Yale University has also begun a similar project but focused uniquely on micro-syntactic variations in North-American English (although they have also mapped a few variations in the UK). The ambition of the Yale Grammatical Diversity Project is to bring together research from the last decades, and if possible record not only the academic source for each piece of data, but also information about each recorded speaker such as age and ethnicity. You’ll find some unexpected examples in there like the ‘positive anymore’ in Arizona (“Men are wearing hats anymore.”, meaning “All men are now wearing hats, and they didn’t do so before”), or double modals (“Might should we have invited Jim?”, “I might just couldn’t see it.”). However, the number of phenomena mapped so far is limited and many recorded examples date back to research in the 60s and 70s which makes me question their relevance today.

Both of these projects are aimed at collecting and increasing research into language variation, and they are created to be used by people who don’t need explaining what a benefactive personal dative construction is. For mere mortals like us, there is another source of linguistic fun in the form of the British Library’s ‘Sounds Familiar? websiteHere you can click to hear recordings of English variation throughout the British Isles. It is handily divided into lexical, phonological, grammatical and social variation, and even those terms are carefully explained. They even have a section about language change and encourage people to record their own voice to add to the mapping and investigation of regional variation. Hats off to the British Library quite frankly.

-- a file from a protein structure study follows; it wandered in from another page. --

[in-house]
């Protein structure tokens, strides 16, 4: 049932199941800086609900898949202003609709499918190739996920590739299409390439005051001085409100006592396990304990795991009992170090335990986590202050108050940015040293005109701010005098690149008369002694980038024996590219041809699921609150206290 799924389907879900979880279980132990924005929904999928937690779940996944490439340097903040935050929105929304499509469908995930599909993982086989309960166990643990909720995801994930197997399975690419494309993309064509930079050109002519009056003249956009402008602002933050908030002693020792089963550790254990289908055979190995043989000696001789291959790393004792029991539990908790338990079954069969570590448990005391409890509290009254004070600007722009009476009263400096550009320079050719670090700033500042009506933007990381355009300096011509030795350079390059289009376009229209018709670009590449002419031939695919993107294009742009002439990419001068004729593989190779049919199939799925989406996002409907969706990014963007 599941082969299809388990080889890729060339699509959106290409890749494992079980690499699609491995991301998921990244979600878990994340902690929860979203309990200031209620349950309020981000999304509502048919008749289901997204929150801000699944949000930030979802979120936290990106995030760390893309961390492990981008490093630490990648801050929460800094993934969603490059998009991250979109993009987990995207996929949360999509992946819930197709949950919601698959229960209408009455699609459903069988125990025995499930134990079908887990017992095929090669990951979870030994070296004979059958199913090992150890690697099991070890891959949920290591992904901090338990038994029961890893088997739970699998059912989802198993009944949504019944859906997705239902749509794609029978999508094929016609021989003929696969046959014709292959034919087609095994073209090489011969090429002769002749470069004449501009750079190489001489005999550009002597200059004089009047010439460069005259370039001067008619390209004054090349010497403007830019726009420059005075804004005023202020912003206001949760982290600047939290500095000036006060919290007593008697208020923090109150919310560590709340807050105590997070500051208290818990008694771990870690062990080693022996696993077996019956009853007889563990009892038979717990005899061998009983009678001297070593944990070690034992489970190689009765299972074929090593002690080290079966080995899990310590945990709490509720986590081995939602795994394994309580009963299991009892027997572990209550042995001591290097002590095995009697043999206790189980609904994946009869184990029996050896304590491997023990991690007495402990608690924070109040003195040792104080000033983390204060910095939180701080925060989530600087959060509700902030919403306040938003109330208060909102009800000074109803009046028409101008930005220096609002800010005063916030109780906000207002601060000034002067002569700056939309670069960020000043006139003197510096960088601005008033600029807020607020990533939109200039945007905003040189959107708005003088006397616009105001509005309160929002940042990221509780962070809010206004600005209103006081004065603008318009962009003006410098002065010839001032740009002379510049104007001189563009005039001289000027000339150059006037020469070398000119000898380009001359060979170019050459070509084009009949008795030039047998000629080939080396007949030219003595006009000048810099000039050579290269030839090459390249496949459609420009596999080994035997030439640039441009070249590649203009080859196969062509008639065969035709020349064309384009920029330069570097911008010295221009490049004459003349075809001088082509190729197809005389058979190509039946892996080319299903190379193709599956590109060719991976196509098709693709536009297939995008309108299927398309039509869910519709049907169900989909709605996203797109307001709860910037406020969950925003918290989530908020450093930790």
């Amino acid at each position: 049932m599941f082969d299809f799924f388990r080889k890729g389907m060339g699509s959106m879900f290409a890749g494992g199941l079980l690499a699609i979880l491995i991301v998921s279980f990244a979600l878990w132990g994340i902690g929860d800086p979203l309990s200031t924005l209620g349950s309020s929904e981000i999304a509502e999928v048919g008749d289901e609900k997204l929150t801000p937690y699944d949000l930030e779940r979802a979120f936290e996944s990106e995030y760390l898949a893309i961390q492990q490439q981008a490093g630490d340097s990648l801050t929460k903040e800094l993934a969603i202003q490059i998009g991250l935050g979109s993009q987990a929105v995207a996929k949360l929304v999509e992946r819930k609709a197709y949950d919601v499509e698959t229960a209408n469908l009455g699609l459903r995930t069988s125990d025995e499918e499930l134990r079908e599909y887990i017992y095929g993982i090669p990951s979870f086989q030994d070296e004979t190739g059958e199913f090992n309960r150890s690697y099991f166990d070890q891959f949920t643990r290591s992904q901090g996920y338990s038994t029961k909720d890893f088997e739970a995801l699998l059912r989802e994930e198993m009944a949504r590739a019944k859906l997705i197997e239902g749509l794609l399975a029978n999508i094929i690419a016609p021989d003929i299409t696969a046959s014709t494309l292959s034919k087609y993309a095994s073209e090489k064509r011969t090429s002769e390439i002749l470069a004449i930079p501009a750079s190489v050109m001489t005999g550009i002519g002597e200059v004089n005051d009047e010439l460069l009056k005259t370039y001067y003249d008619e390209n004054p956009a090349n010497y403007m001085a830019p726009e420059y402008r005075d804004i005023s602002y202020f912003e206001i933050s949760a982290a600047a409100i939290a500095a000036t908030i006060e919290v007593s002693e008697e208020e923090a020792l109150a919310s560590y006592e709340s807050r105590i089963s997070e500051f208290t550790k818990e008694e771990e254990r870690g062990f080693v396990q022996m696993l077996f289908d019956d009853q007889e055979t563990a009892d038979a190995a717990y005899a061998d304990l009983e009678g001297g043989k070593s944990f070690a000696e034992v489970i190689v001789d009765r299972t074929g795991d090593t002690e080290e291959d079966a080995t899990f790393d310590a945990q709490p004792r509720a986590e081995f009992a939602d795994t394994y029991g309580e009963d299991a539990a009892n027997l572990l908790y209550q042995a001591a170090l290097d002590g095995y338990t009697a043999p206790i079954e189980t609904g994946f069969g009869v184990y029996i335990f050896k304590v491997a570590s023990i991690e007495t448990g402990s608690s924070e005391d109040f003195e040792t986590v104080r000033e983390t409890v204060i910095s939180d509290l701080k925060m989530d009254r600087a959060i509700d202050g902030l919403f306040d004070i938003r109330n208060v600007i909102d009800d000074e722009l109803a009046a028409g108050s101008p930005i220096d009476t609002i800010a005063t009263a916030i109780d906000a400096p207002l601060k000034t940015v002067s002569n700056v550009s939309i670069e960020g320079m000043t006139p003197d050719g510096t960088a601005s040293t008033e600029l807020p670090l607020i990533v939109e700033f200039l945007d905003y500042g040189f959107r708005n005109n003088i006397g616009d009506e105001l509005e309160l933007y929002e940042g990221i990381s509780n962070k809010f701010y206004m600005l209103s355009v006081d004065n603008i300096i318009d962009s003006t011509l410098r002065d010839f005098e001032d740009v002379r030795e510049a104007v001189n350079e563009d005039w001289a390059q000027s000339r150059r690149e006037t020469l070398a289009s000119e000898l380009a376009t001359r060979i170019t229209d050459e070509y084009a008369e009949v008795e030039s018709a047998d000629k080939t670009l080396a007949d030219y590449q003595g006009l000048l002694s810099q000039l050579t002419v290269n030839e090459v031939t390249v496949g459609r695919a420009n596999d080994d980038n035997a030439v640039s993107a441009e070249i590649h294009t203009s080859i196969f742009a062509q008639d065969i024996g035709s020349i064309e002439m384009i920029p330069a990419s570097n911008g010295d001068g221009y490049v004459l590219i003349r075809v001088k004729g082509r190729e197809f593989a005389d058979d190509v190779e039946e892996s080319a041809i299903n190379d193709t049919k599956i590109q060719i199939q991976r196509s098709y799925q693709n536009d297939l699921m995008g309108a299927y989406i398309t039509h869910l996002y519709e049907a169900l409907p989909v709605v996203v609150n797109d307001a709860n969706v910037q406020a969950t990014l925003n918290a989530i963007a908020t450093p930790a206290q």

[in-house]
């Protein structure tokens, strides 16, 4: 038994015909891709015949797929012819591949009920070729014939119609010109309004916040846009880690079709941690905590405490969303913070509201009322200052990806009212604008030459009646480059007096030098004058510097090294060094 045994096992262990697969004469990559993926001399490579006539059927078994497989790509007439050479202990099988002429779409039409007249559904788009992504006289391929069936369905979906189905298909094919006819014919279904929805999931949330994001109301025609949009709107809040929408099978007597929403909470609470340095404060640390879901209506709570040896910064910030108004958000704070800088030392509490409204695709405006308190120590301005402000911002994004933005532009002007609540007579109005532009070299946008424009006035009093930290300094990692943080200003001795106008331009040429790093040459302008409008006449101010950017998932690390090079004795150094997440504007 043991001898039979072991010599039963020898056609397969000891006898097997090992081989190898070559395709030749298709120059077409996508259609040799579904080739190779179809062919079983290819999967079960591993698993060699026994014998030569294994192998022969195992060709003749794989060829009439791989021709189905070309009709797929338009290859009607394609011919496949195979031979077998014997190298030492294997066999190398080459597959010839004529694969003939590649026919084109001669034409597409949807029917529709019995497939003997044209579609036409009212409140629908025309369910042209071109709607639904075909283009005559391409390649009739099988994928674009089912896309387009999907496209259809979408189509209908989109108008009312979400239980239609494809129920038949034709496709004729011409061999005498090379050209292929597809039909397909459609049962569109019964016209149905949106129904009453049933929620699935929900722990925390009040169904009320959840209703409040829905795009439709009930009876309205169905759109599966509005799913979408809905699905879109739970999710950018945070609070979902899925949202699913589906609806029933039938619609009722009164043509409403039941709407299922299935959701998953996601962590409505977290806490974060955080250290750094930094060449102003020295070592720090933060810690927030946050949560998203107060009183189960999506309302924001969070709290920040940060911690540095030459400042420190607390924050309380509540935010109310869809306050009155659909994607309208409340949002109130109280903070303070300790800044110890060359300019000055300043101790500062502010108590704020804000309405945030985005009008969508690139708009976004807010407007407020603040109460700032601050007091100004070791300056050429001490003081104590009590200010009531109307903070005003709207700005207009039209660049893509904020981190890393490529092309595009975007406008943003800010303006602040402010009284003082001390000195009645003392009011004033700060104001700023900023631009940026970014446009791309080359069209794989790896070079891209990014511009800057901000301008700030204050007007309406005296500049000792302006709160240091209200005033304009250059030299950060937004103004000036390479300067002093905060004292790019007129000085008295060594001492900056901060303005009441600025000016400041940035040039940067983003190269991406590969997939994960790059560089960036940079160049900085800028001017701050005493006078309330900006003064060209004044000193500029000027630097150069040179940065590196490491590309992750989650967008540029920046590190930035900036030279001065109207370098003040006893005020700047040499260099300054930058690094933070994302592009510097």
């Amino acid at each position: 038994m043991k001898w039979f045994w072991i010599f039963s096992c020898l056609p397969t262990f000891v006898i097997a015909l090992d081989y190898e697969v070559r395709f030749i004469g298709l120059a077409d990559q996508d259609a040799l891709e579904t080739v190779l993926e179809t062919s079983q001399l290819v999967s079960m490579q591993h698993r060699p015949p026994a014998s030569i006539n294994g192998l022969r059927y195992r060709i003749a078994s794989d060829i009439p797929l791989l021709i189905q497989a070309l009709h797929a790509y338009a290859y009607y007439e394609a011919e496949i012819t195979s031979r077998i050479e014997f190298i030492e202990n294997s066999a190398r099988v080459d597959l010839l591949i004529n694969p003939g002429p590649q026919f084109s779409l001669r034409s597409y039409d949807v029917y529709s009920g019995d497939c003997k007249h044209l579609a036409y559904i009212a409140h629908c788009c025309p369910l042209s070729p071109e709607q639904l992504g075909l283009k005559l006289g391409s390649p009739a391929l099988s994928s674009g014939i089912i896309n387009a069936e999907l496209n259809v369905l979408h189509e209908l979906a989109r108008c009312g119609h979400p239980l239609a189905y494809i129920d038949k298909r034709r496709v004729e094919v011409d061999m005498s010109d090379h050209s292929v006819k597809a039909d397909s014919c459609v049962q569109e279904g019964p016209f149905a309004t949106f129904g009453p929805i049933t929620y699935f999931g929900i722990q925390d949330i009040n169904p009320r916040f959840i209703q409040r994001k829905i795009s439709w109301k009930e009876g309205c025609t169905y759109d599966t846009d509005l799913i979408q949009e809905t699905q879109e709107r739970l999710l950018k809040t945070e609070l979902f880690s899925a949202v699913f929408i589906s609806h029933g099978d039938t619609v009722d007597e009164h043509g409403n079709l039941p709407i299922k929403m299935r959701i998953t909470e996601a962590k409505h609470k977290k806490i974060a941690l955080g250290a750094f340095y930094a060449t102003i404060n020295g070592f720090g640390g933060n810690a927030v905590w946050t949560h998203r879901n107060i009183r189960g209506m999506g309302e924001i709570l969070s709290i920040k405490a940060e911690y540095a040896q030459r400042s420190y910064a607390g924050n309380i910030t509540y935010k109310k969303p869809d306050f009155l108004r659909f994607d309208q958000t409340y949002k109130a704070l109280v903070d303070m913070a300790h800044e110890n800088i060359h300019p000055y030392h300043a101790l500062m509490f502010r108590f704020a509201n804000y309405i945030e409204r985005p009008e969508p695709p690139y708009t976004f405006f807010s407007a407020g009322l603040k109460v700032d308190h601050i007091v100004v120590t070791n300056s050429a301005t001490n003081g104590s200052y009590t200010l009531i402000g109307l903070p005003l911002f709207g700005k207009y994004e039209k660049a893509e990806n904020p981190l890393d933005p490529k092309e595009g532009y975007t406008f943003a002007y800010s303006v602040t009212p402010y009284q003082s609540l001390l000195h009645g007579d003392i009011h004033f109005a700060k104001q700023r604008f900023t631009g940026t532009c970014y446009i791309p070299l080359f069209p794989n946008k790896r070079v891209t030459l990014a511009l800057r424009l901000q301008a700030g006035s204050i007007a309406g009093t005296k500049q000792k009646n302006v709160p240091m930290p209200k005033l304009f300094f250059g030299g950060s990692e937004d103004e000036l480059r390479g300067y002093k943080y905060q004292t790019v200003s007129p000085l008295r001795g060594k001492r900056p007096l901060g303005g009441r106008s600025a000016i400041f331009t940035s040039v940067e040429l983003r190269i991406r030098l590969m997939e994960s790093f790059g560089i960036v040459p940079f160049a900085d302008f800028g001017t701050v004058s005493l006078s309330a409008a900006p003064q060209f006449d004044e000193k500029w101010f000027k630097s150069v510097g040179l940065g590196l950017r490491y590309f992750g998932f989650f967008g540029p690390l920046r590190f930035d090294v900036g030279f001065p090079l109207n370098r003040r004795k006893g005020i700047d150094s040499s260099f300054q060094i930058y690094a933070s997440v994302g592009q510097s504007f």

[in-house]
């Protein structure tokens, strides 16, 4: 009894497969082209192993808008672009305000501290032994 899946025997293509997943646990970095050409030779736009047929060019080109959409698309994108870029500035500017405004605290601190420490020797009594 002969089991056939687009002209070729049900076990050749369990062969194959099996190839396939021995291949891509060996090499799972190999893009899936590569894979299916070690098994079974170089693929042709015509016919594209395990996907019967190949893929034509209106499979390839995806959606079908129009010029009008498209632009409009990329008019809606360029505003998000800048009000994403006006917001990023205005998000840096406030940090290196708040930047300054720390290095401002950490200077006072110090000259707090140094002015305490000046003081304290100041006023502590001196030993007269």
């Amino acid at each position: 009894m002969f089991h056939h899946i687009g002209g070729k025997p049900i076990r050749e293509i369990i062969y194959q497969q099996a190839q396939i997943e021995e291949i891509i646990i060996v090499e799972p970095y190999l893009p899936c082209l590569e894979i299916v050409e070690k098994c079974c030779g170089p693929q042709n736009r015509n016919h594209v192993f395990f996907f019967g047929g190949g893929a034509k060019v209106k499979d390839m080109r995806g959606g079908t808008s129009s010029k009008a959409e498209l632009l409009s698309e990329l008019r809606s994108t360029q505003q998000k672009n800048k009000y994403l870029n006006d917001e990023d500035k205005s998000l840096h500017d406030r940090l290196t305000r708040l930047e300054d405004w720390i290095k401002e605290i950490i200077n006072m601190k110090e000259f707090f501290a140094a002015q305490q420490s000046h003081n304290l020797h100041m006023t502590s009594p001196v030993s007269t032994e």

And good luck sorting out Billinge:

Thanks go to Neil for the link (he’s from Lancashire and still couldn’t quite understand it), and for making me realise that there was a more incomprehensible dialect than Glaswegian. Neil has lately also been spending his time on rope-swings in the Bolivian rainforest, all in the name of linguistic research.